Lord Grenfell: Thank you very much.

Baroness Park of Monmouth

  91. Lord Russell-Johnston, I find myself very much in agreement with Lord Grenfell in what he was saying, but I am also interested in what you think could be done to correct the democratic deficit, because that is part of what this is supposed to be about. You say, very rightly, in your paper that the incoming new countries are going to find and would find this a tremendous burden and they have the whole acquis communautaire to absorb and they have to go on absorbing a lot more and they have to attend further institutions, and it is obviously going to have a serious effect on the benefits of enlargement; it would not be a benefit but a disadvantage. Would you agree that one possible approach might be, first of all, as you very rightly said at the beginning, very, very much greater publicity in this country for all the European institutions, so people know what they are doing and that they exist, but as well as that the real issue is, do national parliaments have sufficient control through scrutiny? Would you agree that if scrutiny were changed from six weeks to three months, or even longer, there might then be a prospect, first of all, of slowing down everything that is happening, because every presidency wants to make its name with more new initiatives, but, secondly, it would make parliaments take the value of the relationship with Europe more seriously if they really had the opportunity and the duty to look at everything instead, as our Committee can testify, constantly being told, "Actually the Minister had to sign, it was really too difficult to refer it to you in time, so we thought we would not bother with scrutiny this time." Would you agree that the three things—a lengthening of scrutiny, greater publicity and some sort of regard for not producing any further institution about which the incoming, small, new countries would have to learn and would have to master—might help with the democratic deficit?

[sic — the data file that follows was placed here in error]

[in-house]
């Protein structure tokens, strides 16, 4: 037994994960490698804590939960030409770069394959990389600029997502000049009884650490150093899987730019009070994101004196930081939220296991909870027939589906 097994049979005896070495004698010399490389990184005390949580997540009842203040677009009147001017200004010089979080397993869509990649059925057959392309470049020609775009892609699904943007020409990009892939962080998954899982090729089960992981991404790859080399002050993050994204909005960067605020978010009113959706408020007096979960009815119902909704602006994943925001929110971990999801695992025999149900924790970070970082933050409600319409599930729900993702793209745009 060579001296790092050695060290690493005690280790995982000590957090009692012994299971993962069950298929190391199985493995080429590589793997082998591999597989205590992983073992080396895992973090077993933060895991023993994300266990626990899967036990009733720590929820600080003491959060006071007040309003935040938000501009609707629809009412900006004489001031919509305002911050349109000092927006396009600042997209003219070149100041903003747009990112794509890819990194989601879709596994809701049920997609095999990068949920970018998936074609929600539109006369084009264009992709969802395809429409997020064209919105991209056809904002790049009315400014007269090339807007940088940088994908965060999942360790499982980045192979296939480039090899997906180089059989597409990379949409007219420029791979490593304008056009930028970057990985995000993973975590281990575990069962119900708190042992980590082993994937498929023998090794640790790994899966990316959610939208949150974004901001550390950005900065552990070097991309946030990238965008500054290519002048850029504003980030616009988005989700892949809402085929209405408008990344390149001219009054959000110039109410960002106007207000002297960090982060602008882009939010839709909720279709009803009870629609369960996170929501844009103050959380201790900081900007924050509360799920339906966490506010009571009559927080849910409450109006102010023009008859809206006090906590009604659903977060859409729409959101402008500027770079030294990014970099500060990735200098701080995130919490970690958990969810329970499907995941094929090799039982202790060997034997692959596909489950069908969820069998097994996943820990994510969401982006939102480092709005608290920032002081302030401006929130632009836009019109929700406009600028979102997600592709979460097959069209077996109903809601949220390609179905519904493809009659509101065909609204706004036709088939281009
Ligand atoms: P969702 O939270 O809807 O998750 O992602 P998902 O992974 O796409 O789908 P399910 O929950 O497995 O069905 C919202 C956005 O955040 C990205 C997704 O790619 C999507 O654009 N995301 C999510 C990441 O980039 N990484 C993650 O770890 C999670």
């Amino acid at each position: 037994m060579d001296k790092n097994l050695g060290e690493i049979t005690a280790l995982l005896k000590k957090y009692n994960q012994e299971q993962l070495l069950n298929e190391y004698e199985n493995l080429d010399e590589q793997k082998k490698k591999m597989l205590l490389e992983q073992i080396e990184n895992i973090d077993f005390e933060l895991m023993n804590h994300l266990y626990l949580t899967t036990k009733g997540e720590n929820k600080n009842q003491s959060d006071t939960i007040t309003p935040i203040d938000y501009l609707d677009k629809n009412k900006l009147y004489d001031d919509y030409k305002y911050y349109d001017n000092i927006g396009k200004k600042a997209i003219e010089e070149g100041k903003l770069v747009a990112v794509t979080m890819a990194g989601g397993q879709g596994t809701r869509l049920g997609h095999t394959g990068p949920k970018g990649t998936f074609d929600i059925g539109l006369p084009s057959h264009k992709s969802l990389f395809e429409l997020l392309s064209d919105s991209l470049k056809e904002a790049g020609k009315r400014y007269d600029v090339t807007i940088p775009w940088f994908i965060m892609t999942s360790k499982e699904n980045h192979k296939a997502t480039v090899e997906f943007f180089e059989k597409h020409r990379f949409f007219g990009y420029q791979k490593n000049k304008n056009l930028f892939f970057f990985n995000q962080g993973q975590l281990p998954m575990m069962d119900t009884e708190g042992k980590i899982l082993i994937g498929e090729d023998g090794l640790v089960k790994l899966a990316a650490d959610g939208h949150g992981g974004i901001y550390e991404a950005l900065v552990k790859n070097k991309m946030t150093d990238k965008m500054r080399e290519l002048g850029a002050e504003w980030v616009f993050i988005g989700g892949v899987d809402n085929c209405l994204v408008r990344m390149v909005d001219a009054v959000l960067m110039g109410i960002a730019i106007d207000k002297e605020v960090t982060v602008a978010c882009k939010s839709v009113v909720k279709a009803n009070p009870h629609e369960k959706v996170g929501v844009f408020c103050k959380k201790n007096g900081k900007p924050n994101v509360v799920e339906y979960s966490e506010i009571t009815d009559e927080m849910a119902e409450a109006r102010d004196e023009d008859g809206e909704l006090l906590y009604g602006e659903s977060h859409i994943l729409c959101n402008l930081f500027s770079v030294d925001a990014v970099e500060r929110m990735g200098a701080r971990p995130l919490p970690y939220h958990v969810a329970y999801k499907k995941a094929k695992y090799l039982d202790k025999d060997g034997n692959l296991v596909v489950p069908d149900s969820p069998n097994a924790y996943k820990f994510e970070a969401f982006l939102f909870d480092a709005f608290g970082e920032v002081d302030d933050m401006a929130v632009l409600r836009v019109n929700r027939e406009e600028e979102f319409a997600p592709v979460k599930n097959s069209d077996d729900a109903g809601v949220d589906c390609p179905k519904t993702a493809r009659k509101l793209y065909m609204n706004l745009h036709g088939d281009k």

A. They might. I suppose all of us would like life to proceed in a graceful, orderly way, unfortunately it does not do so very often. It is certainly true that we could take more time in this Parliament now. The Nordic example, which is mainly the Danish example which was quoted earlier, is apposite. Different parliaments do it in different ways but I do not think we do it particularly well. I think we should do it better. That is not a very original thing to say but that is what I feel. I am afraid there is a lot of truth in what you say, that if you rush at things you make more mistakes, but frankly I have never really witnessed the European Union rushing, with the possible exception of the Delors period, when you had this very strong, driving personality, who wanted to do things and get on with it, but in general the European Union moves quite slowly. Do not forget a lot of the things we are talking about are speculations rather than propositions. If you say to me, "When do you expect some arrangement of some kind like a second chamber", I could not give you an answer. Certainly not soon, that is for sure. The Union does tend to move in jerks—stops and then jerks—and that is partially related to what you said, that each new presidency feels it must scorch its mark on the tapestry of history, but normally does not succeed in doing so.

Viscount Bledisloe